How does a man with erectile dysfunction feel?

ED can be emotionally difficult for a male. It can be isolating, emasculating, and distressing.

They may fear being unable to please their partner or losing their partner. This can lead to withdrawal of intimacy at a time when the partner is also feeling rejected and confused.

It is normal to feel embarrassed or apprehensive about discussing ED with a medical professional or partner. However, talking about ED with doctors and counselors is the first step to getting treatment and regaining a fulfilling sex life.

It is equally important for a person to open lines of communication with a partner. Discussing how ED affects them and their relationship will help partners develop healthy coping strategies.

How do I know if my erectile dysfunction is physical or mental?

The best way for a person to determine whether ED has a physical or psychological cause is to ask themselves the following questions:

  • “Do I wake up with strong erections in the morning?” If so, this could indicate a psychological rather than a physical cause.
  • “Is the problem still present during solo masturbation?” If not, then a psychological issue, such as performance anxiety, could be causing ED.

However, to accurately determine a cause, a person should speak with a healthcare professional and have a full medical evaluation.

As part of this, they may perform an NPTR test to check for nighttime erections. This test will evaluate whether the penis gets hard on its own during the night.

If it does, the cause is not physical, and the doctor will explore psychological reasons.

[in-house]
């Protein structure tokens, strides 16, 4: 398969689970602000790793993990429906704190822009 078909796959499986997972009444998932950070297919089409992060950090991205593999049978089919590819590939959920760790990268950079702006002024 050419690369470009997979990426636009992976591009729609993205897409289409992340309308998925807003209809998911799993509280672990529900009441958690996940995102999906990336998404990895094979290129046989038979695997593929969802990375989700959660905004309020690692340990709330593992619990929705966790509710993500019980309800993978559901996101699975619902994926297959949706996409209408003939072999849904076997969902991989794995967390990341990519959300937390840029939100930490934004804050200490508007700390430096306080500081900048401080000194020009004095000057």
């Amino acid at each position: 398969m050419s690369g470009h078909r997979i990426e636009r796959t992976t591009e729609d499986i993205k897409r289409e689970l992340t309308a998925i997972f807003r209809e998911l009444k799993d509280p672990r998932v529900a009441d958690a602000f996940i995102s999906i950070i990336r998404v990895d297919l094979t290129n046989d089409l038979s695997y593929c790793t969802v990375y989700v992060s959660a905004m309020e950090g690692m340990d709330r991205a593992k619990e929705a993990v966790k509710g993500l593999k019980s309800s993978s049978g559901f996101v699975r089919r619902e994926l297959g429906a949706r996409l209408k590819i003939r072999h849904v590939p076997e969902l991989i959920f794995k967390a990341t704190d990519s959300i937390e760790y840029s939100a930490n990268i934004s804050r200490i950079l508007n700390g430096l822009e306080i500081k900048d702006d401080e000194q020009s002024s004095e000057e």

Does erectile dysfunction go away by itself?

Problems with erections may be temporary if they are due to passing stress in life.

Similarly, if a person experiences difficulty with erections when they are under the influence of alcohol or drugs, this may be a temporary problem that will resolve once the substances have exited the body.

However, ED can be more long lasting. The cycle can perpetuate and worsen if the first incidence of ED creates performance anxiety that causes further stress.

In many cases, ED is due to underlying health issues and needs a physician’s attention.

Erectile dysfunction occurs when a male cannot get an erection that is firm enough for sex. It is a common condition, particularly as males age, but it is not a normal part of aging and should be treated at any age.

A man with ED may emotionally feel arousal, but the penis may be unable to maintain an erection. This may lead to frustration, feelings of inadequacy, emasculation, and shame. A person may fear being unable to fulfill the sexual needs of their partner.

A visit with a doctor to evaluate the cause of ED can pinpoint whether something physical or psychological needs adjusting and set a course of treatment. Most causes of ED are treatable, with good outcomes.